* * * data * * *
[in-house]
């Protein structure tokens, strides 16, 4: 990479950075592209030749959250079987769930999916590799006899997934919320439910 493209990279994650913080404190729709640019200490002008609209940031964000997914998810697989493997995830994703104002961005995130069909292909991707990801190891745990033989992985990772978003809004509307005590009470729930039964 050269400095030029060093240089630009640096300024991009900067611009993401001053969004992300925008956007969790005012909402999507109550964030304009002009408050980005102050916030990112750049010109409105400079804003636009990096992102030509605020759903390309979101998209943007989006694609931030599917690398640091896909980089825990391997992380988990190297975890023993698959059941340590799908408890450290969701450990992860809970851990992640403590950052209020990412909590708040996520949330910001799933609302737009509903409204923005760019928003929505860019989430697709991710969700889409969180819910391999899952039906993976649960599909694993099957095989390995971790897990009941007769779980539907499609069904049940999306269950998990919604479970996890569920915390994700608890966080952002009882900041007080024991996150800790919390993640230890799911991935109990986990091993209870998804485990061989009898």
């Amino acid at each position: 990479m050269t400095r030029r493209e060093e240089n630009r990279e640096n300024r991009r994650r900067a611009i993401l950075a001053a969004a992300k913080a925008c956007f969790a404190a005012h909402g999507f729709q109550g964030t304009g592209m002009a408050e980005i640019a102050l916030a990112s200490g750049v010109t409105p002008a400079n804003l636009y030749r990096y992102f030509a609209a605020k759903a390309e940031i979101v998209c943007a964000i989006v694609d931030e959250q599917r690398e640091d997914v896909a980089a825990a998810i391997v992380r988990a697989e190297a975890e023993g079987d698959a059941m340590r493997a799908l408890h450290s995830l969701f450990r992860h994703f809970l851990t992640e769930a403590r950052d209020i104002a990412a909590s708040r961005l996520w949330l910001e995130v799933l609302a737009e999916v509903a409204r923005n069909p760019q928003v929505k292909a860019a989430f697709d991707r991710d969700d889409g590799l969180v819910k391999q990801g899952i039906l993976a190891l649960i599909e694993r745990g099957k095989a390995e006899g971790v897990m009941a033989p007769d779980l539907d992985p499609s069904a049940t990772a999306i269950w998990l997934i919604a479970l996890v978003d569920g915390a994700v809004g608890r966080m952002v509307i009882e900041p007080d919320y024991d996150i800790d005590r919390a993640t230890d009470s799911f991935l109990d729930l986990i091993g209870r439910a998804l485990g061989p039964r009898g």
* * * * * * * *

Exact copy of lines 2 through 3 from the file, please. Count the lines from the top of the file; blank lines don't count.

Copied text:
């Protein structure tokens, strides 16, 4: 990479950075592209030749959250079987769930999916590799006899997934919320439910 493209990279994650913080404190729709640019200490002008609209940031964000997914998810697989493997995830994703104002961005995130069909292909991707990801190891745990033989992985990772978003809004509307005590009470729930039964 050269400095030029060093240089630009640096300024991009900067611009993401001053969004992300925008956007969790005012909402999507109550964030304009002009408050980005102050916030990112750049010109409105400079804003636009990096992102030509605020759903390309979101998209943007989006694609931030599917690398640091896909980089825990391997992380988990190297975890023993698959059941340590799908408890450290969701450990992860809970851990992640403590950052209020990412909590708040996520949330910001799933609302737009509903409204923005760019928003929505860019989430697709991710969700889409969180819910391999899952039906993976649960599909694993099957095989390995971790897990009941007769779980539907499609069904049940999306269950998990919604479970996890569920915390994700608890966080952002009882900041007080024991996150800790919390993640230890799911991935109990986990091993209870998804485990061989009898």
């Amino acid at each position: 990479m050269t400095r030029r493209e060093e240089n630009r990279e640096n300024r991009r994650r900067a611009i993401l950075a001053a969004a992300k913080a925008c956007f969790a404190a005012h909402g999507f729709q109550g964030t304009g592209m002009a408050e980005i640019a102050l916030a990112s200490g750049v010109t409105p002008a400079n804003l636009y030749r990096y992102f030509a609209a605020k759903a390309e940031i979101v998209c943007a964000i989006v694609d931030e959250q599917r690398e640091d997914v896909a980089a825990a998810i391997v992380r988990a697989e190297a975890e023993g079987d698959a059941m340590r493997a799908l408890h450290s995830l969701f450990r992860h994703f809970l851990t992640e769930a403590r950052d209020i104002a990412a909590s708040r961005l996520w949330l910001e995130v799933l609302a737009e999916v509903a409204r923005n069909p760019q928003v929505k292909a860019a989430f697709d991707r991710d969700d889409g590799l969180v819910k391999q990801g899952i039906l993976a190891l649960i599909e694993r745990g099957k095989a390995e006899g971790v897990m009941a033989p007769d779980l539907d992985p499609s069904a049940t990772a999306i269950w998990l997934i919604a479970l996890v978003d569920g915390a994700v809004g608890r966080m952002v509307i009882e900041p007080d919320y024991d996150i800790d005590r919390a993640t230890d009470s799911f991935l109990d729930l986990i091993g209870r439910a998804l485990g061989p039964r009898g």